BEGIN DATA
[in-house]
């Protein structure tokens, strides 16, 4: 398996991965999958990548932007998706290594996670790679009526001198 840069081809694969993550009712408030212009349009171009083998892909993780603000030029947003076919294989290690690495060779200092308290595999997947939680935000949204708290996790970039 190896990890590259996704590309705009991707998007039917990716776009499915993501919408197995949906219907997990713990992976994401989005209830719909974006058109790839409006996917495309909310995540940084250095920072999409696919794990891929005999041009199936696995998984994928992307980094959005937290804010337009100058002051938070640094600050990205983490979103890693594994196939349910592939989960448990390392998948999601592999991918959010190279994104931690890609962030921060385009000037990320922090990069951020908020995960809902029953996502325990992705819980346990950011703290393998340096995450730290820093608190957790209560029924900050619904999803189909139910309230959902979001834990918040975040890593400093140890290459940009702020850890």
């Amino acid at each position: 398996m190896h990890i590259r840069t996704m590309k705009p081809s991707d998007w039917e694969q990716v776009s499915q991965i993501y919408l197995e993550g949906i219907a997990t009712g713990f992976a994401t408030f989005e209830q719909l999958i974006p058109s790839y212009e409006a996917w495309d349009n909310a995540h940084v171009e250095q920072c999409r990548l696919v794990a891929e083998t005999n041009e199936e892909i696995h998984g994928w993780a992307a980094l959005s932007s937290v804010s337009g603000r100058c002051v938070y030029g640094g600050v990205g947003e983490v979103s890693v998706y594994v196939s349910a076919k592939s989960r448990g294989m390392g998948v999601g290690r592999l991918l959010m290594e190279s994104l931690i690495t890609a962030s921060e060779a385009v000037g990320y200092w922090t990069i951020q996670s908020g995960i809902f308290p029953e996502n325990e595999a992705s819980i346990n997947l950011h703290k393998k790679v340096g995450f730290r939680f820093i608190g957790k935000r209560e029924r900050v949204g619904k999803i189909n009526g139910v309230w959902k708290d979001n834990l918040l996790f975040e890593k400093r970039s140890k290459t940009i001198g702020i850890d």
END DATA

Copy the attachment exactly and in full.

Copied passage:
[in-house]
């Protein structure tokens, strides 16, 4: 398996991965999958990548932007998706290594996670790679009526001198 840069081809694969993550009712408030212009349009171009083998892909993780603000030029947003076919294989290690690495060779200092308290595999997947939680935000949204708290996790970039 190896990890590259996704590309705009991707998007039917990716776009499915993501919408197995949906219907997990713990992976994401989005209830719909974006058109790839409006996917495309909310995540940084250095920072999409696919794990891929005999041009199936696995998984994928992307980094959005937290804010337009100058002051938070640094600050990205983490979103890693594994196939349910592939989960448990390392998948999601592999991918959010190279994104931690890609962030921060385009000037990320922090990069951020908020995960809902029953996502325990992705819980346990950011703290393998340096995450730290820093608190957790209560029924900050619904999803189909139910309230959902979001834990918040975040890593400093140890290459940009702020850890």
């Amino acid at each position: 398996m190896h990890i590259r840069t996704m590309k705009p081809s991707d998007w039917e694969q990716v776009s499915q991965i993501y919408l197995e993550g949906i219907a997990t009712g713990f992976a994401t408030f989005e209830q719909l999958i974006p058109s790839y212009e409006a996917w495309d349009n909310a995540h940084v171009e250095q920072c999409r990548l696919v794990a891929e083998t005999n041009e199936e892909i696995h998984g994928w993780a992307a980094l959005s932007s937290v804010s337009g603000r100058c002051v938070y030029g640094g600050v990205g947003e983490v979103s890693v998706y594994v196939s349910a076919k592939s989960r448990g294989m390392g998948v999601g290690r592999l991918l959010m290594e190279s994104l931690i690495t890609a962030s921060e060779a385009v000037g990320y200092w922090t990069i951020q996670s908020g995960i809902f308290p029953e996502n325990e595999a992705s819980i346990n997947l950011h703290k393998k790679v340096g995450f730290r939680f820093i608190g957790k935000r209560e029924r900050v949204g619904k999803i189909n009526g139910v309230w959902k708290d979001n834990l918040l996790f975040e890593k400093r970039s140890k290459t940009i001198g702020i850890d």